X-Ray Observations of Supernova Remnants as Distance Indicators
NAVAL RESEARCH LAB WASHINGTON DC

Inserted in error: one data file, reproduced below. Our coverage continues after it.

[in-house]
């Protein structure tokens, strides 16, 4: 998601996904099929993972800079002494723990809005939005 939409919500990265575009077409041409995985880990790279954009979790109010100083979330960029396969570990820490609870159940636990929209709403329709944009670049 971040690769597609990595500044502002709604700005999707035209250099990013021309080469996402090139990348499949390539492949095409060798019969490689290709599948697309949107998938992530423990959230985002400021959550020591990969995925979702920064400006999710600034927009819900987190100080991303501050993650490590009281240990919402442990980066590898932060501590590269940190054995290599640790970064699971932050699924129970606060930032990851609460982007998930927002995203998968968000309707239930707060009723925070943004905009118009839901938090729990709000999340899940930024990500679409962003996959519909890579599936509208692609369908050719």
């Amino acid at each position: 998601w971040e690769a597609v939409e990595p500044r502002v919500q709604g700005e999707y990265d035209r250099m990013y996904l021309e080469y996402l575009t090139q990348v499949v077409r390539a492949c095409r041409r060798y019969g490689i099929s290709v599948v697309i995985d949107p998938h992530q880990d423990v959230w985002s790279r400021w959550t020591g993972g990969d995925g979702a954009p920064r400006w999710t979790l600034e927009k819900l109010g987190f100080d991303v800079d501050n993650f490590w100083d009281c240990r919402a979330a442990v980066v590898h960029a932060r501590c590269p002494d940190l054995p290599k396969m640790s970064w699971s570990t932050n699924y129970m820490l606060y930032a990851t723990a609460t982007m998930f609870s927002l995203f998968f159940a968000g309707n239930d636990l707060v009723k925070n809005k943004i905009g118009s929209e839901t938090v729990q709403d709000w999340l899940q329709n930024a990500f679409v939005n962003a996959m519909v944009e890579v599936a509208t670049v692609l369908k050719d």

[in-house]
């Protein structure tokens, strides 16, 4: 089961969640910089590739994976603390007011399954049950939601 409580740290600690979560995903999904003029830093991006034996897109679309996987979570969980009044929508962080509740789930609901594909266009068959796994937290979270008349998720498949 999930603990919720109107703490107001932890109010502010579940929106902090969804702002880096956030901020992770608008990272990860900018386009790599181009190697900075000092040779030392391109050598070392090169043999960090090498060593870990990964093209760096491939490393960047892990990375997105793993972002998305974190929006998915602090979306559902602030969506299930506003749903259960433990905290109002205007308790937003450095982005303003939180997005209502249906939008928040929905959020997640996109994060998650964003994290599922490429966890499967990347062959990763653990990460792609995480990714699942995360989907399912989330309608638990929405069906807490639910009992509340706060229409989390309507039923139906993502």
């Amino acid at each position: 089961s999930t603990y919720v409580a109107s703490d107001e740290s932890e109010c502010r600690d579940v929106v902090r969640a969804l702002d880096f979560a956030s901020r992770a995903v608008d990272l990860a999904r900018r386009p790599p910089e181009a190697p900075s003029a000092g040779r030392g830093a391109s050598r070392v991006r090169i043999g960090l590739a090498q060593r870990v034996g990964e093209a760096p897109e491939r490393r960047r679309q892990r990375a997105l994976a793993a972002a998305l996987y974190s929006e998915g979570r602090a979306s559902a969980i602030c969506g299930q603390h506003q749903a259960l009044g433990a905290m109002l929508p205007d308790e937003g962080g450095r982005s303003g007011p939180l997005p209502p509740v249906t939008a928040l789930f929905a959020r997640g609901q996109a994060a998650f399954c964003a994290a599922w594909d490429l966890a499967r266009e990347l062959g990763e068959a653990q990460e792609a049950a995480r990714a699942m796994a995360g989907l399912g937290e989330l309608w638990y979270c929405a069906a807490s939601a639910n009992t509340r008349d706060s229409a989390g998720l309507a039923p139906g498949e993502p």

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SNRs are important in Galactic astrophysics because they are the major source of energy input to the interstellar medium, serve as the site of cosmic-ray acceleration and play a role in triggering star formation. Unlike H-II regions, whose distances can be constrained kinematically, Galactic SNRs have poorly determined distances. Of the currently known 180 Galactic remnants, only 15 have distance determinations and only a limited subset of these are likely to be reliable. Most methods of establishing distances to SNRs are either difficult and uncertain or are too inexact to be useful. We describe how soft X-ray observations, such as those made by the German X-ray observatory ROSAT, can be used to estimate distances to many shell-type SNRs. We have already applied this procedure to G326.3--1.8, and we apply it here to a number of SNRs with independently established distances in order to test the procedures validity.